On Monday, Netflix announced that it will issue new debt of $2 billion.
As the online video-streaming giant continues to up the ante on content (up to $8 billion could be spent on content this year) amidst prolonged cash outflows, the company seems to be relying on even more debt to for its operations. Through the nine months ended Sept. 30, its free cash flow was a negative $1.7 billion. Netflix now has more than $10 billion in long-term debt obligation - compared to $8.3 billion at the end of the third quarter and $6.5 billion at the end of 2017. This year’s interest costs (excluding those on the latest debt issue) has climbed to $291 million from $238 million of full year 2018.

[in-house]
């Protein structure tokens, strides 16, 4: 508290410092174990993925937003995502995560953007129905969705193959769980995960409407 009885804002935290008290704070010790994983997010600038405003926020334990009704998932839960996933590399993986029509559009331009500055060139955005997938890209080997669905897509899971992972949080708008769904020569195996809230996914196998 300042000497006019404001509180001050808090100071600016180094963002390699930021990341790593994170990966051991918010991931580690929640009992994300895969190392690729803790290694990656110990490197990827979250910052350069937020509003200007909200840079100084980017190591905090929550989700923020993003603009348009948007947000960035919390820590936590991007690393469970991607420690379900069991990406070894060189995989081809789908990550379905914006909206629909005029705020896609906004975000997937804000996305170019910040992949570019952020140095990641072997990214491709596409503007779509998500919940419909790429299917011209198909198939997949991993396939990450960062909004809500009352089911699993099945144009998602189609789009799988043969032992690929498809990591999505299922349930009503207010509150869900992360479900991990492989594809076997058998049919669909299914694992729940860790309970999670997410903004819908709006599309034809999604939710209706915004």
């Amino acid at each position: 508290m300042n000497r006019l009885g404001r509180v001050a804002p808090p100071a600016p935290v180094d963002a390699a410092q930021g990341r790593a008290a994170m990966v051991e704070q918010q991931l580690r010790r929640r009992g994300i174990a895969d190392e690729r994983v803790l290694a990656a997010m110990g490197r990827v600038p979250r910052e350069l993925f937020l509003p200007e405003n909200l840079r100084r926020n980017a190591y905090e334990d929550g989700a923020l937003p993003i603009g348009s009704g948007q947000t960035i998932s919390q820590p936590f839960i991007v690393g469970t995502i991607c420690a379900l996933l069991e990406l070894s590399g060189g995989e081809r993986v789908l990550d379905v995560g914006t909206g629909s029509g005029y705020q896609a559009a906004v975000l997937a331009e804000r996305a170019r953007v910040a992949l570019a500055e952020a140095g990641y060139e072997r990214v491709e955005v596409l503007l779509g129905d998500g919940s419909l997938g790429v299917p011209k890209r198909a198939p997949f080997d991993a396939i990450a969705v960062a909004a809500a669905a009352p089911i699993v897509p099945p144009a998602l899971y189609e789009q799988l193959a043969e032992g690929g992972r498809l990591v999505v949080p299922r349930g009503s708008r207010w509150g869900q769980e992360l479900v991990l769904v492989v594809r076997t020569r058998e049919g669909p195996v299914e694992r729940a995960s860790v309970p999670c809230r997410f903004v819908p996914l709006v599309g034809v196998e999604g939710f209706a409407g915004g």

However, Netflix chief financial officer David Wells tried to sprinkle some hope for investors during the third-quarter earnings call with analysts where he said, “Netflix is approaching a point where the growth in operating profit is going to grow faster than our growth in content cash spend, and that’s really going to drive the free cash flow towards improvement – it will eventually break even,” and added that he projects a “material improvement” in cash flow by 2020.